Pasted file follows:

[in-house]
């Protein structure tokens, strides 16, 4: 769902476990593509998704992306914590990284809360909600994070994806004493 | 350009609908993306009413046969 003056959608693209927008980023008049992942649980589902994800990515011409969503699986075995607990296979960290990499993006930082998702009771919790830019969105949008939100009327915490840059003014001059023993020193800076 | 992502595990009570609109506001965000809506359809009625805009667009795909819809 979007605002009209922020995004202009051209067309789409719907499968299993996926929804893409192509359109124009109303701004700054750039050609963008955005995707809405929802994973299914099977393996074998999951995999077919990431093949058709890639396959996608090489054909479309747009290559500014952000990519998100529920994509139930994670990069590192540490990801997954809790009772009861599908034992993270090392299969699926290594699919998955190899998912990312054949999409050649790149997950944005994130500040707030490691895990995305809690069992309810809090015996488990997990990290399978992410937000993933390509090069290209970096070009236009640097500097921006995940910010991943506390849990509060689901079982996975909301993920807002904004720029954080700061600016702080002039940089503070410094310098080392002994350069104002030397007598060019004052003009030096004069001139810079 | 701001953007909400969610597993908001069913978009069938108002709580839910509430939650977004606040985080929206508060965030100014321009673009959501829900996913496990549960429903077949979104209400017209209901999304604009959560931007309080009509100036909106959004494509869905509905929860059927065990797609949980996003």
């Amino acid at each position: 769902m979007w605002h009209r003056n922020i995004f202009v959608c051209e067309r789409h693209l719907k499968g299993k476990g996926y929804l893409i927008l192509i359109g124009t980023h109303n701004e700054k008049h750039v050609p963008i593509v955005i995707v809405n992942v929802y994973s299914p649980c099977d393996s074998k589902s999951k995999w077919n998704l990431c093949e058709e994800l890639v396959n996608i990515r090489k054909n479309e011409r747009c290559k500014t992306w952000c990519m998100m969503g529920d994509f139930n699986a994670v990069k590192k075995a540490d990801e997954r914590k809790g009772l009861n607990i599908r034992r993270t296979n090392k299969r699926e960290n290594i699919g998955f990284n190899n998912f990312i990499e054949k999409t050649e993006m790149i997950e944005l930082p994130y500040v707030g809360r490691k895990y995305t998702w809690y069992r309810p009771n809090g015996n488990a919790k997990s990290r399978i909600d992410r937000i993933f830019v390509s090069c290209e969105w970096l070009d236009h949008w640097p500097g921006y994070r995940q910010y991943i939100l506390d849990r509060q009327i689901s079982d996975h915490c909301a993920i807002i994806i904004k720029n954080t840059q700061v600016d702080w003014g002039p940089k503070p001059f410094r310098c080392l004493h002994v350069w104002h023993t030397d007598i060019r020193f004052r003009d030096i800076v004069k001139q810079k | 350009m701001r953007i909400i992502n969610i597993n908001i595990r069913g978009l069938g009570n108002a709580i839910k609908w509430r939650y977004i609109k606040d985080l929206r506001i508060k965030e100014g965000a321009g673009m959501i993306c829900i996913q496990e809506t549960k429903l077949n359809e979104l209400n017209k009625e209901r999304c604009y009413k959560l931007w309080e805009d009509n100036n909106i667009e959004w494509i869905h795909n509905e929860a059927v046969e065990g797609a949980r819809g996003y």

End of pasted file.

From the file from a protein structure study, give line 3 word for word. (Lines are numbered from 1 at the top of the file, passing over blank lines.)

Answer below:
């Amino acid at each position: 769902m979007w605002h009209r003056n922020i995004f202009v959608c051209e067309r789409h693209l719907k499968g299993k476990g996926y929804l893409i927008l192509i359109g124009t980023h109303n701004e700054k008049h750039v050609p963008i593509v955005i995707v809405n992942v929802y994973s299914p649980c099977d393996s074998k589902s999951k995999w077919n998704l990431c093949e058709e994800l890639v396959n996608i990515r090489k054909n479309e011409r747009c290559k500014t992306w952000c990519m998100m969503g529920d994509f139930n699986a994670v990069k590192k075995a540490d990801e997954r914590k809790g009772l009861n607990i599908r034992r993270t296979n090392k299969r699926e960290n290594i699919g998955f990284n190899n998912f990312i990499e054949k999409t050649e993006m790149i997950e944005l930082p994130y500040v707030g809360r490691k895990y995305t998702w809690y069992r309810p009771n809090g015996n488990a919790k997990s990290r399978i909600d992410r937000i993933f830019v390509s090069c290209e969105w970096l070009d236009h949008w640097p500097g921006y994070r995940q910010y991943i939100l506390d849990r509060q009327i689901s079982d996975h915490c909301a993920i807002i994806i904004k720029n954080t840059q700061v600016d702080w003014g002039p940089k503070p001059f410094r310098c080392l004493h002994v350069w104002h023993t030397d007598i060019r020193f004052r003009d030096i800076v004069k001139q810079k | 350009m701001r953007i909400i992502n969610i597993n908001i595990r069913g978009l069938g009570n108002a709580i839910k609908w509430r939650y977004i609109k606040d985080l929206r506001i508060k965030e100014g965000a321009g673009m959501i993306c829900i996913q496990e809506t549960k429903l077949n359809e979104l209400n017209k009625e209901r999304c604009y009413k959560l931007w309080e805009d009509n100036n909106i667009e959004w494509i869905h795909n509905e929860a059927v046969e065990g797609a949980r819809g996003y």